Walden Two | Study Guide

B. F. Skinner

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Walden Two | Chapter 16 | Summary



While the group is walking outside, they see a teenage boy and girl playing with a baby. The group learns from Frazier they are the child's parents. Frazier explains the merits of early marriage and parenthood, though Castle and Barbara are unconvinced. Frazier says the modern view of sex as unwholesome and young parents as irresponsible are by-products of a misdirected society. He claims young parents are naturally ready for mating and parenting, and women have their young lives still ahead of them after childbearing. Burris says early marriage is not unheard of historically, but the idea of it in Walden Two strikes him as the most "radical" of the practices he has witnessed. Frazier admits the community practices genetic manipulation: "unfit" parents are not allowed to bear children.


Frazier's defense of early marriage and parenting is unsettling to Castle and Barbara. Most Western societies, particularly America, in the 1940s were still very much influenced by Christianity and conservative views of the age of majority, the age at which a child is considered an adult. School-age children were and are still not considered to be at the age of majority until the completion of high school. Skinner not only needs to address relationships, but he is also modifying what he knew of the Oneida society and their "complex marriage" practice. In this way the children of Walden Two are not on their own to raise and support children. They have the entire community on which to rely. This greatly changes the view of what age is appropriate for beginning a family.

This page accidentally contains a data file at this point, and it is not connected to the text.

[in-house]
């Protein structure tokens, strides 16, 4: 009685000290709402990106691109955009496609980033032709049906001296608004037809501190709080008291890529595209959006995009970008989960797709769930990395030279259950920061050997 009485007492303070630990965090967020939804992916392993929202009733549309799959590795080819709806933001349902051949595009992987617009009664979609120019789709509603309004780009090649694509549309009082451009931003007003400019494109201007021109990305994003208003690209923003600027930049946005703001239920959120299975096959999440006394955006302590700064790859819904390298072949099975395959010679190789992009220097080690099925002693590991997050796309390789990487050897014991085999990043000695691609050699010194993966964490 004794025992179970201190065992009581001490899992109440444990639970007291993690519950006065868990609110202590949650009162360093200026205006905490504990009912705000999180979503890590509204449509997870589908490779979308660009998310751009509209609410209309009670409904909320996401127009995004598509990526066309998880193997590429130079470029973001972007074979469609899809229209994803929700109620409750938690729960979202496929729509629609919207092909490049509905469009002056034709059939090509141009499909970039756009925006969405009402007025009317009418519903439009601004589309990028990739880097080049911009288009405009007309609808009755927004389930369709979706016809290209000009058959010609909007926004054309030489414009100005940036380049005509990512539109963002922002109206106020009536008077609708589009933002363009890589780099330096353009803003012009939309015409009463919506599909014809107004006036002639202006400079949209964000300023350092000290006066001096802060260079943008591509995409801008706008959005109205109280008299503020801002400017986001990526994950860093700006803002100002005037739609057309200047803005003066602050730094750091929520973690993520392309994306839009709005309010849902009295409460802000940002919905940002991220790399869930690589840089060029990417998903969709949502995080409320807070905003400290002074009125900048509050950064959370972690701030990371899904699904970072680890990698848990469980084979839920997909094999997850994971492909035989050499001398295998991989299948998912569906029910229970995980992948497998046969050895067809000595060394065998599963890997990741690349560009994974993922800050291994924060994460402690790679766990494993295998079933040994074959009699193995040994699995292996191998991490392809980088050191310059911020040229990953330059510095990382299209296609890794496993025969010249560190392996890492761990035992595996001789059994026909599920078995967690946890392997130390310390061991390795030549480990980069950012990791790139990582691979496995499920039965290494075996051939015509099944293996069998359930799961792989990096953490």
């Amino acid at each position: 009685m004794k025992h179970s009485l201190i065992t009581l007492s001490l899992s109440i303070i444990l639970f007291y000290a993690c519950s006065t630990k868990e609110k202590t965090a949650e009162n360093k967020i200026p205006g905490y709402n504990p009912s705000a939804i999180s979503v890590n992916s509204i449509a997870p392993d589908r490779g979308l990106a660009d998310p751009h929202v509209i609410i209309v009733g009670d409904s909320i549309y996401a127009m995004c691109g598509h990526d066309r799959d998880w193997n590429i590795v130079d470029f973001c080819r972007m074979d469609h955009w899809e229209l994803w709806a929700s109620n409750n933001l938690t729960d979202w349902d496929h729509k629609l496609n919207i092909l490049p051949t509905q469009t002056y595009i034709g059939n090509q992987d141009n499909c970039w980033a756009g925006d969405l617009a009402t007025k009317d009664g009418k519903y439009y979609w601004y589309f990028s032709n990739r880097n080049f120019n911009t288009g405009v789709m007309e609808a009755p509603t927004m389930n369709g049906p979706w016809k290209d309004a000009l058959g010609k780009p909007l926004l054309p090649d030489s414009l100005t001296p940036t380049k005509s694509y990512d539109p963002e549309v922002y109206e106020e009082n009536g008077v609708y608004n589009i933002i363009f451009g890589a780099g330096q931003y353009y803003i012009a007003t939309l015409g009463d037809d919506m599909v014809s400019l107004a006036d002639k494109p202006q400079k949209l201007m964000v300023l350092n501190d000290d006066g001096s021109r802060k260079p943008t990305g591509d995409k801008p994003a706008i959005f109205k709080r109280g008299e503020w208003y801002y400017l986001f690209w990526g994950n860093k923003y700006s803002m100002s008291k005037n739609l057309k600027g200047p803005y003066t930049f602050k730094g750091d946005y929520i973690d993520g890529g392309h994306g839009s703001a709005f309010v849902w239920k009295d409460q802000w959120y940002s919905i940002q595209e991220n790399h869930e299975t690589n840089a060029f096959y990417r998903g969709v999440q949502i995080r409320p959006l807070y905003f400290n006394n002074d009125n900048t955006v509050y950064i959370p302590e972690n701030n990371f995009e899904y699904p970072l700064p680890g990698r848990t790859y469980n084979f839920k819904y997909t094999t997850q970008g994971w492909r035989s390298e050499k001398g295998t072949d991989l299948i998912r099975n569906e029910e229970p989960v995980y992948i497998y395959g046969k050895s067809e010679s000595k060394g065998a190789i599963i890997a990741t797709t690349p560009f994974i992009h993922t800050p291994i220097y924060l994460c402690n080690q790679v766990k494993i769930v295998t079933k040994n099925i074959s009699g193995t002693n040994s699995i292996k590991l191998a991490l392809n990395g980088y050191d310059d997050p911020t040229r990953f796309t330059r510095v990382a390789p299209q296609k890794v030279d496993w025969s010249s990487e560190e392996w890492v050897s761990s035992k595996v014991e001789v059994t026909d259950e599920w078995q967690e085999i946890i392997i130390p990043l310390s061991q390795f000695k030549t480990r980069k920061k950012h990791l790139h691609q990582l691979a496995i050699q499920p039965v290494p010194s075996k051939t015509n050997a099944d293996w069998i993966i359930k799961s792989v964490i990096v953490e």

Walden Two's practice of genetic manipulation echoes the eugenics movement, which was only a decade old at the time Skinner wrote Walden Two. The movement was initiated by the military leader and eugenicist Frederick Osborn. Eugenicists promoted the control of reproduction by restricting procreation to couples with desirable traits. Individuals with deficiencies were discouraged from reproducing or were sterilized. Eugenics started in Europe but quickly gained popularity in America, where it was used before the Nazis instituted it during the World War II.

The manipulation of citizens clearly has an influence on the community's overall health, one of the themes of the story. It is also important to note the young age at which children are allowed to marry and bear children reflects mainly on the economic structure of Walden Two, and this is another important theme throughout the novel. There is also a great amount of tension in this chapter since none of the guests easily accept this bold departure from social convention.

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